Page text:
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Todd Sandman-Cruz Comes Home to Helm First Presbyterian Arts Programs

Todd Sandman-Cruz has made some of his biggest life decisions based on a “feeling.” He says on his first visit to Los Angeles, he had a feeling that he’d one day live there. When he visited the University of Washington in Seattle, he had a feeling he belonged in that graduate program. And when he was offered the chance to helm the Muncie Civic, he had the same feeling that it was meant to be.

But he thought those feelings, those urges to try something different, were a thing of the past. Happily settled in Palm Springs, California with his husband Robert, he was happy with his life, happy with where he was both personally and professionally. Until…

But first let’s rewind. A Fort Wayne kid and a Bishop Dwenger graduate, he was already theatre vet when it came time to consider college. But Sandman-Cruz was beginning to think that he was ready for more, ready to take on Los Angeles and seek his fame and fortune there. Having worked with Harvey Cocks at Fort Wayne Youtheatre, he shared his bold plan with the director.

“I was in my senior year at Dwenger, and I’d been accepted to Ball State,” Sandman-Cruz said. “But I told Harvey that I wanted to go to Los Angeles to become a star. Harvey said that he thought I should go to Ball State, that he’d seen some things that he thought I could work on. And of course that was phenomenal advice, and I’m sure my parents are very thankful that he said that.”

After attending Ball State, his feelings that he belonged in Los Angeles and Seattle proved accurate, but he felt the pull to return to his roots, accepting a teaching position at Ball State. Eventually he found a position which proved challenging but ultimately very successful, leading the return of the Muncie Civic Theatre.

“It was this beautiful old vaudeville theatre, but half of the town thought it was closed,” Sandman-Cruz said. “It was a labor of love and a great training ground for me. I was basically starting from scratch because it had been run into the ground.”

Sandman-Cruz spent several years bringing the Muncie Civic Theatre back from the brink of ruin before returning to California where he hoped to retire with his husband, certain that those years of moving were behind him. Until…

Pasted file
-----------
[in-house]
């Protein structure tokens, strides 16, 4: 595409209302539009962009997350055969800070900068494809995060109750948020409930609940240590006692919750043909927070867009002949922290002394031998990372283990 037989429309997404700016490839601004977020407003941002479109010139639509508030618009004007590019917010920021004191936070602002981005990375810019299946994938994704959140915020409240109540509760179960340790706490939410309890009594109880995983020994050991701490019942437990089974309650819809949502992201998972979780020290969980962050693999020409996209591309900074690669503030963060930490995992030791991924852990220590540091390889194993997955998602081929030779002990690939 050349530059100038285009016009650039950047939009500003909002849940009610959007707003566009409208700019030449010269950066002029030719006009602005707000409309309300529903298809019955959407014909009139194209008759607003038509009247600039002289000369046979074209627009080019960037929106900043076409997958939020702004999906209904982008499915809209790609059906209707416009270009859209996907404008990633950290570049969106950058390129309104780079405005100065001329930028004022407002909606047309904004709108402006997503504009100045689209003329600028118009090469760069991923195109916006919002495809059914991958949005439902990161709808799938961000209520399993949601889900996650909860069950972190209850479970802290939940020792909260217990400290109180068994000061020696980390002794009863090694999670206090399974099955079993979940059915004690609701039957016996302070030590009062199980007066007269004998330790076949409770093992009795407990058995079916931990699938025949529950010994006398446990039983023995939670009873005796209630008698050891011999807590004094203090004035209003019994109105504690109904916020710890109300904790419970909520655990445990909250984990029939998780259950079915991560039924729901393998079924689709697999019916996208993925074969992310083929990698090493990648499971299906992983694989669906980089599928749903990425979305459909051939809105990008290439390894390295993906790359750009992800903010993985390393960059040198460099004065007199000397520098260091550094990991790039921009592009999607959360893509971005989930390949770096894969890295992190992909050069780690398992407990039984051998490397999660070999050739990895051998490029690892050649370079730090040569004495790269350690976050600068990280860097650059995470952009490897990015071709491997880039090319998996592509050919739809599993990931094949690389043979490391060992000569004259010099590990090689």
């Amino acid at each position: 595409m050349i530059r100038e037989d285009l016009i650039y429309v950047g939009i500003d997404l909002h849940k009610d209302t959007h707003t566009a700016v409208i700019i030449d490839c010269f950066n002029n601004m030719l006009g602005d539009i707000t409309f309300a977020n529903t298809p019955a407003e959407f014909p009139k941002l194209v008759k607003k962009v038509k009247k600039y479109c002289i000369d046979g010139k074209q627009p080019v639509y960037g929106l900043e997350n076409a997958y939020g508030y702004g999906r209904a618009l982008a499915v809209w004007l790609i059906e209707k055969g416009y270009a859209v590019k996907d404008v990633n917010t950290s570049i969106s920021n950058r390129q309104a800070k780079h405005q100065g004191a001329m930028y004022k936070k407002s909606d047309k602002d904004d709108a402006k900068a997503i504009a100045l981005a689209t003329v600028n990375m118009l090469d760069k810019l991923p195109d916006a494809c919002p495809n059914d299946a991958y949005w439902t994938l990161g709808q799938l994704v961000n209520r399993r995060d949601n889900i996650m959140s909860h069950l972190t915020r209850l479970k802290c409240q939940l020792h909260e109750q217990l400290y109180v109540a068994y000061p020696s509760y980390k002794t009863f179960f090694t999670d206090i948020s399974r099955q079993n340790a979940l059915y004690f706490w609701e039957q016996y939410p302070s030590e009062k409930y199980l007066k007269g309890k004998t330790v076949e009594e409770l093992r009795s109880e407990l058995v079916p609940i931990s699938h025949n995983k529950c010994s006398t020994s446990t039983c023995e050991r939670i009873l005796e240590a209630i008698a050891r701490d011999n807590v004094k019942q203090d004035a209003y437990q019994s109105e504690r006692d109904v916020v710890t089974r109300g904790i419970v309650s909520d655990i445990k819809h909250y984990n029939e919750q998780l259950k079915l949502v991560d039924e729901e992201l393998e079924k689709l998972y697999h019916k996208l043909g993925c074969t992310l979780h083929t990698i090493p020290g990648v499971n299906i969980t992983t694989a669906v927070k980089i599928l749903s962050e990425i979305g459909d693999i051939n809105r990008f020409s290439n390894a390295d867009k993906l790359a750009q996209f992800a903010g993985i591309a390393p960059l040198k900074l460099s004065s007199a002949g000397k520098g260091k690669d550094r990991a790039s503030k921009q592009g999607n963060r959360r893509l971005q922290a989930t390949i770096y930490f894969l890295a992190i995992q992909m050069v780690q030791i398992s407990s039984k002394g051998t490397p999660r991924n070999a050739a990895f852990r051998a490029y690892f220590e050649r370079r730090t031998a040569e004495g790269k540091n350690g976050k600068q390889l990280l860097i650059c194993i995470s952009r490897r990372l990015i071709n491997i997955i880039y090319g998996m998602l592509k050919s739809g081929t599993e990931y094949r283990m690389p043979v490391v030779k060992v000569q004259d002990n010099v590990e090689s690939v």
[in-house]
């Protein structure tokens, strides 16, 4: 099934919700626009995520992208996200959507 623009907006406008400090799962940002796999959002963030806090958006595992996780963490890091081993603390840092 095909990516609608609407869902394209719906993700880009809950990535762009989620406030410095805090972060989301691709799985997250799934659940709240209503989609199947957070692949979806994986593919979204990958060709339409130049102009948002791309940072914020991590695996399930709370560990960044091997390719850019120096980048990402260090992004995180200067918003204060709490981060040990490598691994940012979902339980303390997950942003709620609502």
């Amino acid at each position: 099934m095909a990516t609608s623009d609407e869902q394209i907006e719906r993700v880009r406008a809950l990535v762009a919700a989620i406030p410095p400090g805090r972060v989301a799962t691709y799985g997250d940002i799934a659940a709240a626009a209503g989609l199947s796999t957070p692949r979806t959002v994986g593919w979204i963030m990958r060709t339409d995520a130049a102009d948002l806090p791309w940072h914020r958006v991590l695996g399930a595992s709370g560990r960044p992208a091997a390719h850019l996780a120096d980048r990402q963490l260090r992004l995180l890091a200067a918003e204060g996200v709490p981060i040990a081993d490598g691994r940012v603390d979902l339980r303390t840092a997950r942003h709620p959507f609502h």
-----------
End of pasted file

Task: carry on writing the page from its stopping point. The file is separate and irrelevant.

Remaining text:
“I got a message from my stepmother asking for a time for us to talk,” he said. “That in itself was unusual because she usually didn’t schedule an appointment to talk. But she’s a parishioner at First Presbyterian and was asked to be on a committee to find a new director for the arts programs here. She had never done anything like that before so she wanted to ask me some of the things she should be looking for in the candidates. We talked for awhile before she said ‘You know, you actually tick all the boxes on the job description…’”

Sandman-Cruz had no intention of applying or returning to Fort Wayne, but he couldn’t stop thinking about it.

“I kept thinking ‘I love my house. I don’t like winter.’ But I couldn’t let it go.”

Finally, he walked to the pool in his backyard where his husband was and told him he had a feeling about that job.

“He just said ‘Are we moving to Fort Wayne?’”

As it turned out, yes they were. His stepmother recused herself from his interviews, and Sandman-Cruz was announced as the Director of Fine and Performing Arts for First Presbyterian. His position covers not only the theater, but it also encompasses the art gallery and music program, which until now had been fragmented and often competed for the same audience. As the search for a new director was taking place, the team at First Presbyterian put together a season which kicked off as Sandman-Cruz was in town interviewing and continued after his hiring was announced. But the final slot of the season was left open, allowing for the new person to put a exclamation mark on the 2021-22 season. Instead the May 20-22 performances of “The Greatest Showman” concert will serve as a kickoff to a season which will also include “The Play That Goes Wrong,” “Disenchanted,” The Best Christmas Pageant Ever,” “Godspell,” and “Clybourne Park.”

“The first thing I did was poll the congregation to see what they wanted to see,” Sandman-Cruz said. “I was surprised to find out they’d never been asked before. We should have a built in audience for our productions so at the very least we should be doing what they want to see.”

Coming soon to Fort Wayne Currents: A Closer Look at the First Presbyterian 2022-23 Season!

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